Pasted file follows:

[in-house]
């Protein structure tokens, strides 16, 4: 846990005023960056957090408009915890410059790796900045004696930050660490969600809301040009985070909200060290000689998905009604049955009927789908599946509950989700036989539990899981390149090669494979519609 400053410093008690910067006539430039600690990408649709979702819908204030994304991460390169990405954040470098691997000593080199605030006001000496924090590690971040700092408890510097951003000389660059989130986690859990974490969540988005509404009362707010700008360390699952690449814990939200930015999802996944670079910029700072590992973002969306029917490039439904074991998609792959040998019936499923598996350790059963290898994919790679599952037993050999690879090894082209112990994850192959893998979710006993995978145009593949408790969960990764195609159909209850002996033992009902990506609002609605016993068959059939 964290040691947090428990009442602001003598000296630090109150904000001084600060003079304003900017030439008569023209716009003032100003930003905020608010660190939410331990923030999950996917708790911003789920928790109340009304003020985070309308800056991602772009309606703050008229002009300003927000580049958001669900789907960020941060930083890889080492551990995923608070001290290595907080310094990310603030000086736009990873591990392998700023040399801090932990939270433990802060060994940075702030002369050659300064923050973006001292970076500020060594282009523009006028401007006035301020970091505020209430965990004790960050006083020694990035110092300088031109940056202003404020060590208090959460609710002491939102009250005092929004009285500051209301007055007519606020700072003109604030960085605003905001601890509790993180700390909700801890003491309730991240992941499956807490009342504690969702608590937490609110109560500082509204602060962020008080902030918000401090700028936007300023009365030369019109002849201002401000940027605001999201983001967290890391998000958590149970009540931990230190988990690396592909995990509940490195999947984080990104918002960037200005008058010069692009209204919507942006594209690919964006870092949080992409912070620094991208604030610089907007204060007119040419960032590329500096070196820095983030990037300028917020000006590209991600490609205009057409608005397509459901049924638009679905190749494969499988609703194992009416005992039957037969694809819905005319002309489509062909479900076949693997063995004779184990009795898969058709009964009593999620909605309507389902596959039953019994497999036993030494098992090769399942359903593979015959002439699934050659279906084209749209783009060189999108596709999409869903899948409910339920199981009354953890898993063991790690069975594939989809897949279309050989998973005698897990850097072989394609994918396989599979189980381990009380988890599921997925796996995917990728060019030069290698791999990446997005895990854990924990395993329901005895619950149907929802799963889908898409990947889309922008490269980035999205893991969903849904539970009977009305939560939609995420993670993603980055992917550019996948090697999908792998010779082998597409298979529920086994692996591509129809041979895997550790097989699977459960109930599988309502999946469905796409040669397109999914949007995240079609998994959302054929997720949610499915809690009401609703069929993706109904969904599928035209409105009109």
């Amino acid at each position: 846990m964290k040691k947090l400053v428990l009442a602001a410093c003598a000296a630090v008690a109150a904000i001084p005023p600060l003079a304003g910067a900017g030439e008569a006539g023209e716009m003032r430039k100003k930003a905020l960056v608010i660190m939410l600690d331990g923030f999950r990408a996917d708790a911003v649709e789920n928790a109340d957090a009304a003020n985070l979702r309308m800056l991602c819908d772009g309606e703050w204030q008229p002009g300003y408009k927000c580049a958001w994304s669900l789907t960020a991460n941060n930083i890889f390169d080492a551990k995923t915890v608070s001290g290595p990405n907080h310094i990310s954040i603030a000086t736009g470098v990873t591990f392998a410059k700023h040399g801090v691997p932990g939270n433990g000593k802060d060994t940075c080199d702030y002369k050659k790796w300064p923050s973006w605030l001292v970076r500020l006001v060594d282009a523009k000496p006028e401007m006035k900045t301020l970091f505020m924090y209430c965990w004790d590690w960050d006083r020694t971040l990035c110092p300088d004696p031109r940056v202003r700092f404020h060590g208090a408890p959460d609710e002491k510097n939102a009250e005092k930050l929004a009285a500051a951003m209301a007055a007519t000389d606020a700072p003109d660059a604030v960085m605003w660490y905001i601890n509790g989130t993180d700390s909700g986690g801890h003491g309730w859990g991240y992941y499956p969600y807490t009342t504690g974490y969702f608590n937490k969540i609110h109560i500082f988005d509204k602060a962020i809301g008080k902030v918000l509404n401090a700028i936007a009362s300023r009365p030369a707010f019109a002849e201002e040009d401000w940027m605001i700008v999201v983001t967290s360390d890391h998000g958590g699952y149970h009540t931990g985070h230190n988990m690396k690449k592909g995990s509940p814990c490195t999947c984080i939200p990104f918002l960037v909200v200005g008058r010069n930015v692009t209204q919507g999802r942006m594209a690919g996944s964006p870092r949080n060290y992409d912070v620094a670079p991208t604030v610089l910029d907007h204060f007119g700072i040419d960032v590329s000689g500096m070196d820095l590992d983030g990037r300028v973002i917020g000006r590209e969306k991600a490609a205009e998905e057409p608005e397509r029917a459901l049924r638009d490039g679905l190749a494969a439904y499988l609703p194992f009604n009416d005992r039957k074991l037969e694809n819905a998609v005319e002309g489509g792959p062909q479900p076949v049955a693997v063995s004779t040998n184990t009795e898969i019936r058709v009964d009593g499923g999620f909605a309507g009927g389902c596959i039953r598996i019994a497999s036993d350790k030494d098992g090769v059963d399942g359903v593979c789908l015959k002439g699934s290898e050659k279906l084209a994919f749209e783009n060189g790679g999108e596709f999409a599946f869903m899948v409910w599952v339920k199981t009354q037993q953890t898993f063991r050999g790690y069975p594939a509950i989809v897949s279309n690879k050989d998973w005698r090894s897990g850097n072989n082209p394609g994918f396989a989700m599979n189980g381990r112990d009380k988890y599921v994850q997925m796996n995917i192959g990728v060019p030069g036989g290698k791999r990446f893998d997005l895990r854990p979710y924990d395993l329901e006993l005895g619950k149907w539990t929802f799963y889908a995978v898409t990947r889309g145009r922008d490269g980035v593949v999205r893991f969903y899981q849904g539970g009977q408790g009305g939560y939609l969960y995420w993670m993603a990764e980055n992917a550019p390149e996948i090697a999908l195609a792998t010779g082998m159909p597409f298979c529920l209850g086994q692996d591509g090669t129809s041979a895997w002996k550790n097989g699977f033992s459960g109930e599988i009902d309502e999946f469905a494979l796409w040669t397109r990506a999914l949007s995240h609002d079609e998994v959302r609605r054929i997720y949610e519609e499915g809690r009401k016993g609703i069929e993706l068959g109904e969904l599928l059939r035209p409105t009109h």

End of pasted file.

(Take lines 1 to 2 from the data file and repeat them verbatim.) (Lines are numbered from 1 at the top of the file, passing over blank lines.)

[in-house]
């Protein structure tokens, strides 16, 4: 846990005023960056957090408009915890410059790796900045004696930050660490969600809301040009985070909200060290000689998905009604049955009927789908599946509950989700036989539990899981390149090669494979519609 400053410093008690910067006539430039600690990408649709979702819908204030994304991460390169990405954040470098691997000593080199605030006001000496924090590690971040700092408890510097951003000389660059989130986690859990974490969540988005509404009362707010700008360390699952690449814990939200930015999802996944670079910029700072590992973002969306029917490039439904074991998609792959040998019936499923598996350790059963290898994919790679599952037993050999690879090894082209112990994850192959893998979710006993995978145009593949408790969960990764195609159909209850002996033992009902990506609002609605016993068959059939 964290040691947090428990009442602001003598000296630090109150904000001084600060003079304003900017030439008569023209716009003032100003930003905020608010660190939410331990923030999950996917708790911003789920928790109340009304003020985070309308800056991602772009309606703050008229002009300003927000580049958001669900789907960020941060930083890889080492551990995923608070001290290595907080310094990310603030000086736009990873591990392998700023040399801090932990939270433990802060060994940075702030002369050659300064923050973006001292970076500020060594282009523009006028401007006035301020970091505020209430965990004790960050006083020694990035110092300088031109940056202003404020060590208090959460609710002491939102009250005092929004009285500051209301007055007519606020700072003109604030960085605003905001601890509790993180700390909700801890003491309730991240992941499956807490009342504690969702608590937490609110109560500082509204602060962020008080902030918000401090700028936007300023009365030369019109002849201002401000940027605001999201983001967290890391998000958590149970009540931990230190988990690396592909995990509940490195999947984080990104918002960037200005008058010069692009209204919507942006594209690919964006870092949080992409912070620094991208604030610089907007204060007119040419960032590329500096070196820095983030990037300028917020000006590209991600490609205009057409608005397509459901049924638009679905190749494969499988609703194992009416005992039957037969694809819905005319002309489509062909479900076949693997063995004779184990009795898969058709009964009593999620909605309507389902596959039953019994497999036993030494098992090769399942359903593979015959002439699934050659279906084209749209783009060189999108596709999409869903899948409910339920199981009354953890898993063991790690069975594939989809897949279309050989998973005698897990850097072989394609994918396989599979189980381990009380988890599921997925796996995917990728060019030069290698791999990446997005895990854990924990395993329901005895619950149907929802799963889908898409990947889309922008490269980035999205893991969903849904539970009977009305939560939609995420993670993603980055992917550019996948090697999908792998010779082998597409298979529920086994692996591509129809041979895997550790097989699977459960109930599988309502999946469905796409040669397109999914949007995240079609998994959302054929997720949610499915809690009401609703069929993706109904969904599928035209409105009109």